Rockwell Collins will supply touchscreen flight displays for the Boeing 777X cockpit, ushering the technology into scheduled commercial aviation when the 777-9 enters service in 2020.
“We applaud Boeing for taking the bold step to embrace this next evolution in flight deck technology,” says Kent Statler, executive vice-president and chief operating officer of Rockwell Collins.
Boeing announced in July that the re-engined and re-winged 777X family would be the first airliner to feature touchscreen displays for the pilots.
The move follows the introduction of touchscreen displays in general aviation and business jet cockpits, including in Gulfstream’s new G500 and G600 aircraft.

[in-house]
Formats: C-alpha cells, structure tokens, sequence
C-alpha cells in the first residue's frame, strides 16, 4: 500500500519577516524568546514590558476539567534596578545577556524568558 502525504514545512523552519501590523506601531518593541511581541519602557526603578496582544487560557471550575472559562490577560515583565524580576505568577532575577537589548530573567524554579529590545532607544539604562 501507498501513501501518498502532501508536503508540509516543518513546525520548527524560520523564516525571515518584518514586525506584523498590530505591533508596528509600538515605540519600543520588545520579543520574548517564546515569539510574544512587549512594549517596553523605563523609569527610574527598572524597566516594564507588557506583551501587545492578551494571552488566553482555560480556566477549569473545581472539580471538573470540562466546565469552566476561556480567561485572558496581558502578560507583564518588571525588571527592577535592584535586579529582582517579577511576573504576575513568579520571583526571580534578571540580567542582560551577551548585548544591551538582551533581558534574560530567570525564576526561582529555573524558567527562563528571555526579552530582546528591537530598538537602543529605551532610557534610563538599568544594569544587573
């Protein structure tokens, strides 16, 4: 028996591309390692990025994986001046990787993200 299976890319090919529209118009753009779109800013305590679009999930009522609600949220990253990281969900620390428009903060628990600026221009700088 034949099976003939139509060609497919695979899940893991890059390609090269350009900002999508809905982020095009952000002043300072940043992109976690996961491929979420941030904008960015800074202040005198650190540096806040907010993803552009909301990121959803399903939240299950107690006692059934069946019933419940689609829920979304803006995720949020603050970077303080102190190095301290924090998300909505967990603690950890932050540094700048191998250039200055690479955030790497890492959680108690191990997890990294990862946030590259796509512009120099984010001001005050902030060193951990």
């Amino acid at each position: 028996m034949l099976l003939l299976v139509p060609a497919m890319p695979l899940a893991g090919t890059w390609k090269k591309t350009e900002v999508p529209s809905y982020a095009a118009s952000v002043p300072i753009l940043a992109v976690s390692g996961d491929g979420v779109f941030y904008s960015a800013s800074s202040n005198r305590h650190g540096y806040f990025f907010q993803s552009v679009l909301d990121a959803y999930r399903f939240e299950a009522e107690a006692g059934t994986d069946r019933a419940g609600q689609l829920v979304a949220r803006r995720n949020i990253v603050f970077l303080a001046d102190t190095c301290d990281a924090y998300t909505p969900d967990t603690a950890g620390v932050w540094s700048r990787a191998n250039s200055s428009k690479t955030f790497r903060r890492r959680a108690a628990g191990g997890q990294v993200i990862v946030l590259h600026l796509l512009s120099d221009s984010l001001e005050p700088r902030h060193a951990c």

The 777X cockpit will share a similar lay-out to the 787 family with five displays, but the former will include multi-touch format screens, allowing both pilots to touch the same screen simultaneously, Collins says.
Resistive technology, requiring a firm touch, is used to avoid making accident commands, while a wrap-around bezel offers a means for pilots to brace their fingers during turbulence, Collins adds.
By making the screens touch-sensitive, Boeing is able to remove the cursor control device in the 777X cockpit, which functions like a touchpad or mouse on a personal computer.
Collins is now the display supplier for all of Boeing’s recent aircraft projects, including the 777X, 787, 737 Max and 747-8.